Last week (HPLC Solutions #72) we looked at how in-line degassers work. This week I’d like to look at an interesting case study related to the degasser that was contributed by a reader (WLT). The story goes like this: I am running a gradient from 0 to 95% B over 10 min on an HPLC system with low-pressure mixing (mixer before the pump). There is a significant amount of retention time drift (0.1-0.2 min, Figure 1) for all peaks. There is no trend of increasing or decreasing retention time from run to run. The service engineer has been in to check for leaks and even changed the multi-channel gradient valve but the problem has not been resolved.

Further tests were done to premix the mobile phase (50:50) and then use only line A or line B under isocratic conditions. Both channels showed repeatable retention times for 5 injections. But when I set the pump to mix 50% from line A and 50% from line B, the retention time drifts were again observed.

HPLC Solution 73-1.jpg Figure 1

At this point, our suggestion was that there was something wrong with the gradient proportioning valve (although it had been replaced), or that there was an air leak somewhere in the system. Air leaks on the low-pressure side of the pump can be tricky to locate, because it is possible to have a small enough leak in a fitting connection that air can leak in, but liquid won’t leak out. The easiest thing to do is to tighten each low-pressure fitting a bit to see if it solves the problem. It is a good idea to tighten these fittings only with your fingers. Even though some designs look like they are intended for use with a tool, it is very easy to over-tighten such fittings. And as Murphy’s Law tells us, if you have a $5 plastic nut tightened into a $1000 mixing manifold… right, the threads in the manifold will strip. If you suspect a particular fitting of leaking and tightening doesn’t help, replace the fitting. These fittings are inexpensive and most brands are interchangeable, so you can change to another brand if you don’t like the design of the existing fitting.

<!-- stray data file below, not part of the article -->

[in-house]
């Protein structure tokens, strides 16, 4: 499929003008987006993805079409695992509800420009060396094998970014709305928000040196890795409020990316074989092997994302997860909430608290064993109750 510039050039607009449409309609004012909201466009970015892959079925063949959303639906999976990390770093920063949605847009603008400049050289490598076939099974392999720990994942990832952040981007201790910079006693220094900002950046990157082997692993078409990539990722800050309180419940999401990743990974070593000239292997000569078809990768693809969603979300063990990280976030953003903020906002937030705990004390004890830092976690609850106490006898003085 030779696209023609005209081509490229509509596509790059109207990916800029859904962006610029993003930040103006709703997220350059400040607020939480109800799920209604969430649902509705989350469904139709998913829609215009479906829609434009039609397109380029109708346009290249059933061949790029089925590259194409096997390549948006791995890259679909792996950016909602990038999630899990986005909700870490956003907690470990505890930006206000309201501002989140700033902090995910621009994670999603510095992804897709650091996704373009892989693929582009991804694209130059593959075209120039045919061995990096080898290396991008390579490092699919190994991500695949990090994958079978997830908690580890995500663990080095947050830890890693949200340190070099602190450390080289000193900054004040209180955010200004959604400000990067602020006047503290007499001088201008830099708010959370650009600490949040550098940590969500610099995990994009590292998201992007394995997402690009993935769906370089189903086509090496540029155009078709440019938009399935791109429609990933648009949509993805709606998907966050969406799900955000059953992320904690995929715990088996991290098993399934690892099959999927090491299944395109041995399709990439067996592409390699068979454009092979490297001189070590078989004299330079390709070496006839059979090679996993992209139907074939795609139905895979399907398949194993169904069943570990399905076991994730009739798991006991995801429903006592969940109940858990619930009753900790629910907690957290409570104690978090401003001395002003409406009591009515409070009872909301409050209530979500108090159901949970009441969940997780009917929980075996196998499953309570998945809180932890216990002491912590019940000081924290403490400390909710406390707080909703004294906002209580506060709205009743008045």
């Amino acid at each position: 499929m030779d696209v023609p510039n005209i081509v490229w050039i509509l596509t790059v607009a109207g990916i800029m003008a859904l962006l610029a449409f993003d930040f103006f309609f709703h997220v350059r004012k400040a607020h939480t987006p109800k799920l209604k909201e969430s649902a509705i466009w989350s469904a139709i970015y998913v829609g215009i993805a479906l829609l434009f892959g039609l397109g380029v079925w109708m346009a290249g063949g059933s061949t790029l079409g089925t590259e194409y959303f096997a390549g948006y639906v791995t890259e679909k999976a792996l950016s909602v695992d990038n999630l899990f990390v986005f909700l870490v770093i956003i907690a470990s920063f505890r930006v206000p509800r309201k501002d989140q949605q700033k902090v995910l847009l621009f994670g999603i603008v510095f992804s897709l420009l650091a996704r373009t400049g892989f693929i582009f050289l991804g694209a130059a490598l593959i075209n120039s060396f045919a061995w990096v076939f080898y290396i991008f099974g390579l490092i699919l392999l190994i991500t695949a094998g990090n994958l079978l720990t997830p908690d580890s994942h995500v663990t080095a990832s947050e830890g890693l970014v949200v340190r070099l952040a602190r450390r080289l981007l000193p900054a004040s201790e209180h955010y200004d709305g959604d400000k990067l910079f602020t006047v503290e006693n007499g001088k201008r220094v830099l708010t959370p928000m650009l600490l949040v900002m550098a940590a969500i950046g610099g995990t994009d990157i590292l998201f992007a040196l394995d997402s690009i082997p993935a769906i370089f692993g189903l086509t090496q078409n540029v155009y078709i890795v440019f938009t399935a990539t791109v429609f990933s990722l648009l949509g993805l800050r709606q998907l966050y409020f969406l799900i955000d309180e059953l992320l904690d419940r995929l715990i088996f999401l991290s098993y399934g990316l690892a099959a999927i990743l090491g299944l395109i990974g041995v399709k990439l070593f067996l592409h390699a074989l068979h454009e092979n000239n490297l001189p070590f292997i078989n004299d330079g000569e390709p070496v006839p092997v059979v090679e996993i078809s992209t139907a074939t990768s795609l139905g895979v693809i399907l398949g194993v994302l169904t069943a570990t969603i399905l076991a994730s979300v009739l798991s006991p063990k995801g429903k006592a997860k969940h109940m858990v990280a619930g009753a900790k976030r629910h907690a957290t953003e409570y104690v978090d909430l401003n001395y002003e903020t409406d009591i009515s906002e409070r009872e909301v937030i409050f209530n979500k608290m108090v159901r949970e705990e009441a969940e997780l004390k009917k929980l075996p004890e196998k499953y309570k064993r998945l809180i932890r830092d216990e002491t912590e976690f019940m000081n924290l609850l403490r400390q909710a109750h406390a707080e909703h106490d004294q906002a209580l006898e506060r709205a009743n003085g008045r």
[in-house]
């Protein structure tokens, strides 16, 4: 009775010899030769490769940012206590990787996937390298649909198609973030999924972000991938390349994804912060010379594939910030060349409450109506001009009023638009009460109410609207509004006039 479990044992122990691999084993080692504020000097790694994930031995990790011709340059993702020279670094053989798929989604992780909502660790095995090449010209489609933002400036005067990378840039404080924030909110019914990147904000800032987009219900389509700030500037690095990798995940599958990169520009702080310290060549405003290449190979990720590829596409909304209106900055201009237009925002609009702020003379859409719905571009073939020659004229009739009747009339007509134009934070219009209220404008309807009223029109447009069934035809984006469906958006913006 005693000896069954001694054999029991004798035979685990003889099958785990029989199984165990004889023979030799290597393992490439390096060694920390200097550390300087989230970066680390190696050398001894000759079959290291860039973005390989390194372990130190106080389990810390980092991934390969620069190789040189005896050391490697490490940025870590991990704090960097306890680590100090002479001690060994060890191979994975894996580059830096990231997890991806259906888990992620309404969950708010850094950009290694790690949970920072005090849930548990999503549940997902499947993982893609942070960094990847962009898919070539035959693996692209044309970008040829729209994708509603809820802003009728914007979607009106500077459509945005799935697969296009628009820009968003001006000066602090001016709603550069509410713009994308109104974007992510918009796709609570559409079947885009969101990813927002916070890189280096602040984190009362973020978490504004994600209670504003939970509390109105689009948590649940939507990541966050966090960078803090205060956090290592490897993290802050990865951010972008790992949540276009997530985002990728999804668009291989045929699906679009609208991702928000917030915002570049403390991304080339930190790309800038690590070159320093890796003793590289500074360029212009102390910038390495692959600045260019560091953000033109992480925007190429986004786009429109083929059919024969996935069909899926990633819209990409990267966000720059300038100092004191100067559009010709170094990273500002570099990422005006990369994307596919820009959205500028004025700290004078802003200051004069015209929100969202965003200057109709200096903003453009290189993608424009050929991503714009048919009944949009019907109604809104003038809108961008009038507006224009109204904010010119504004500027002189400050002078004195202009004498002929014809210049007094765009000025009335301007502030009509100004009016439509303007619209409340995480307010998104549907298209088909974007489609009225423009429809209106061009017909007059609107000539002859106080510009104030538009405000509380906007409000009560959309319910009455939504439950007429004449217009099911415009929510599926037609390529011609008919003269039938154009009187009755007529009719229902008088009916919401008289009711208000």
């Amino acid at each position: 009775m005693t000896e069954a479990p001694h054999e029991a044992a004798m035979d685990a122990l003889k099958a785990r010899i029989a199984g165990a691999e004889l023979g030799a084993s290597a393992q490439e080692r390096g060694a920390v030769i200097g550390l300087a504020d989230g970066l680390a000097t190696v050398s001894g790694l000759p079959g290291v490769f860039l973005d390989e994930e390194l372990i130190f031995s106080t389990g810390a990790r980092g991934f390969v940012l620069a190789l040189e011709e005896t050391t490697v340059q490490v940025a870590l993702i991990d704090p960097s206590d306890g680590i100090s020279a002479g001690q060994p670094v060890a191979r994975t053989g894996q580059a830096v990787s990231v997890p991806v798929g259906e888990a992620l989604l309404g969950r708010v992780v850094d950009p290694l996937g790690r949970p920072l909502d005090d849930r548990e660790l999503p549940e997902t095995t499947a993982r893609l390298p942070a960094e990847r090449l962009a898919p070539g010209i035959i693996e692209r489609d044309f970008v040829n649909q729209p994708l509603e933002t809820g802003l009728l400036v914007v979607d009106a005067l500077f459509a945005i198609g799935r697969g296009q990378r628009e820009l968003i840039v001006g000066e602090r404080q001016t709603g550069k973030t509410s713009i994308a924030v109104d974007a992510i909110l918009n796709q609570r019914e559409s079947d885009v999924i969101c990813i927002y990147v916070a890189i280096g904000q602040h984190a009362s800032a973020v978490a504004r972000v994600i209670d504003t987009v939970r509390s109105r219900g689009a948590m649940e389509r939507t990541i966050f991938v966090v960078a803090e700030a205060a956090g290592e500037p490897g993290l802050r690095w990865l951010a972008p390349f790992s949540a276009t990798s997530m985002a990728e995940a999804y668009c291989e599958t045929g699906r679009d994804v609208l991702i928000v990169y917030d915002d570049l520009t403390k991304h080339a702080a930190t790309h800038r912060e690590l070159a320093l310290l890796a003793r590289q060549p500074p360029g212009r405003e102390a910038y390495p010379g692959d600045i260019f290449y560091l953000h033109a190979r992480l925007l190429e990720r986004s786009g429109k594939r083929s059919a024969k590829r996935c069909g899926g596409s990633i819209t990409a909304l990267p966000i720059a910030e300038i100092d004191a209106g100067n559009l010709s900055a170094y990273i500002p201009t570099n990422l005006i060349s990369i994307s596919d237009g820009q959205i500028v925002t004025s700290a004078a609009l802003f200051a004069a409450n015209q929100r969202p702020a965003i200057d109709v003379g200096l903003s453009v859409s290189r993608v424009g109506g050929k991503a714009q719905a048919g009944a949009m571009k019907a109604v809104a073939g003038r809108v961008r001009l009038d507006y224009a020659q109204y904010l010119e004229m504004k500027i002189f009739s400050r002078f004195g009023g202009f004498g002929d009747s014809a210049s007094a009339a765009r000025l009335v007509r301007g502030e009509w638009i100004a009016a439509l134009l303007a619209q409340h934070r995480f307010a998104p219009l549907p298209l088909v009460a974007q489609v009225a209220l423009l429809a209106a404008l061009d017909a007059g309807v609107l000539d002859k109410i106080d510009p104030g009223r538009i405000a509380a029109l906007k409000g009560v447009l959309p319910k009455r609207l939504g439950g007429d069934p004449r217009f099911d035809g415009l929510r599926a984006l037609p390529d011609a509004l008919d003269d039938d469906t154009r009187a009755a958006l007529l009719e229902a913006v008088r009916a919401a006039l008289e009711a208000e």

Upon further communication with the reader, we found out that the root cause of the problem was the in-line degasser. A proportioning valve test was run for more details on this, as well as pressure tests on the pump and a pressure leak-down test (we’ll discuss these tests in future HPLC Solutions installments). All of these tests passed. Then it was discovered that the in-line vacuum degasser had failed. In this case, the vacuum pump had failed. When the vacuum pump and solenoid valve in the degasser were replaced, retention times returned to normal.

This is the first example I’ve seen of the results of a failed in-line degasser. The reader said that this is the third time a degasser had failed in his lab. If any of you have had degassers fail, I’d be interested in hearing your story, including the symptoms and how you corrected the problem.

This blog article series is produced in collaboration with John Dolan, best known as one of the world’s foremost HPLC troubleshooting authorities. He is also known for his research with Lloyd Snyder, which resulted in more than 100 technical publications and three books. If you have any questions about this article send them to

Published  Feb 9, 2021

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